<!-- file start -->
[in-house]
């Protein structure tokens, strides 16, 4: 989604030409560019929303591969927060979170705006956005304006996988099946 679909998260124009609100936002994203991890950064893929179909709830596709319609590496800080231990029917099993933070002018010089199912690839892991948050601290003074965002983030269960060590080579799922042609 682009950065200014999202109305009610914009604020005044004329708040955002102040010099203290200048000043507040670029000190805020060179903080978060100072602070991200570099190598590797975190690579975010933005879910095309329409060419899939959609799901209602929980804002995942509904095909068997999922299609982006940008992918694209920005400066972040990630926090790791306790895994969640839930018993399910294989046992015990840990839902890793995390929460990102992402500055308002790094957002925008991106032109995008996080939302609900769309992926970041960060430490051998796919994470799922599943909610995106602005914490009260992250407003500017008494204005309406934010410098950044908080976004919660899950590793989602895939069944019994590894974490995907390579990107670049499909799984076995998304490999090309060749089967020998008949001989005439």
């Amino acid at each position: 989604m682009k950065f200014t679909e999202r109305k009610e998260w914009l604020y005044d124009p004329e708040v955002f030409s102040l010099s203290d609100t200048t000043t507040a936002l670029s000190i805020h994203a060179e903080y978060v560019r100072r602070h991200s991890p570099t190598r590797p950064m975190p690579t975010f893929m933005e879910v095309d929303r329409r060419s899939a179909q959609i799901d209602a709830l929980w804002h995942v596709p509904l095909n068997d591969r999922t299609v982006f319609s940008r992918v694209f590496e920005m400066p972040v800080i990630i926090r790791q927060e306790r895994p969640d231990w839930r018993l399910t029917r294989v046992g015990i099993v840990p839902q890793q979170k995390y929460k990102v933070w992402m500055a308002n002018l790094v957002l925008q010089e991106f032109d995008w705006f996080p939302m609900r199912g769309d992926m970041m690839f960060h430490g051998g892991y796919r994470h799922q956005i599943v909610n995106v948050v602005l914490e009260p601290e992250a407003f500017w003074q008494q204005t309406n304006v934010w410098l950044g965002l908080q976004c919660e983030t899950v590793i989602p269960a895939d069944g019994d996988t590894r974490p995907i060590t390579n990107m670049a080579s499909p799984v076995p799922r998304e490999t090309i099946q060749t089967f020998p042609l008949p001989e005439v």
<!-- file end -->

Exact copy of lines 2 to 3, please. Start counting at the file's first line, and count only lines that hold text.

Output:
């Protein structure tokens, strides 16, 4: 989604030409560019929303591969927060979170705006956005304006996988099946 679909998260124009609100936002994203991890950064893929179909709830596709319609590496800080231990029917099993933070002018010089199912690839892991948050601290003074965002983030269960060590080579799922042609 682009950065200014999202109305009610914009604020005044004329708040955002102040010099203290200048000043507040670029000190805020060179903080978060100072602070991200570099190598590797975190690579975010933005879910095309329409060419899939959609799901209602929980804002995942509904095909068997999922299609982006940008992918694209920005400066972040990630926090790791306790895994969640839930018993399910294989046992015990840990839902890793995390929460990102992402500055308002790094957002925008991106032109995008996080939302609900769309992926970041960060430490051998796919994470799922599943909610995106602005914490009260992250407003500017008494204005309406934010410098950044908080976004919660899950590793989602895939069944019994590894974490995907390579990107670049499909799984076995998304490999090309060749089967020998008949001989005439």
């Amino acid at each position: 989604m682009k950065f200014t679909e999202r109305k009610e998260w914009l604020y005044d124009p004329e708040v955002f030409s102040l010099s203290d609100t200048t000043t507040a936002l670029s000190i805020h994203a060179e903080y978060v560019r100072r602070h991200s991890p570099t190598r590797p950064m975190p690579t975010f893929m933005e879910v095309d929303r329409r060419s899939a179909q959609i799901d209602a709830l929980w804002h995942v596709p509904l095909n068997d591969r999922t299609v982006f319609s940008r992918v694209f590496e920005m400066p972040v800080i990630i926090r790791q927060e306790r895994p969640d231990w839930r018993l399910t029917r294989v046992g015990i099993v840990p839902q890793q979170k995390y929460k990102v933070w992402m500055a308002n002018l790094v957002l925008q010089e991106f032109d995008w705006f996080p939302m609900r199912g769309d992926m970041m690839f960060h430490g051998g892991y796919r994470h799922q956005i599943v909610n995106v948050v602005l914490e009260p601290e992250a407003f500017w003074q008494q204005t309406n304006v934010w410098l950044g965002l908080q976004c919660e983030t899950v590793i989602p269960a895939d069944g019994d996988t590894r974490p995907i060590t390579n990107m670049a080579s499909p799984v076995p799922r998304e490999t090309i099946q060749t089967f020998p042609l008949p001989e005439v």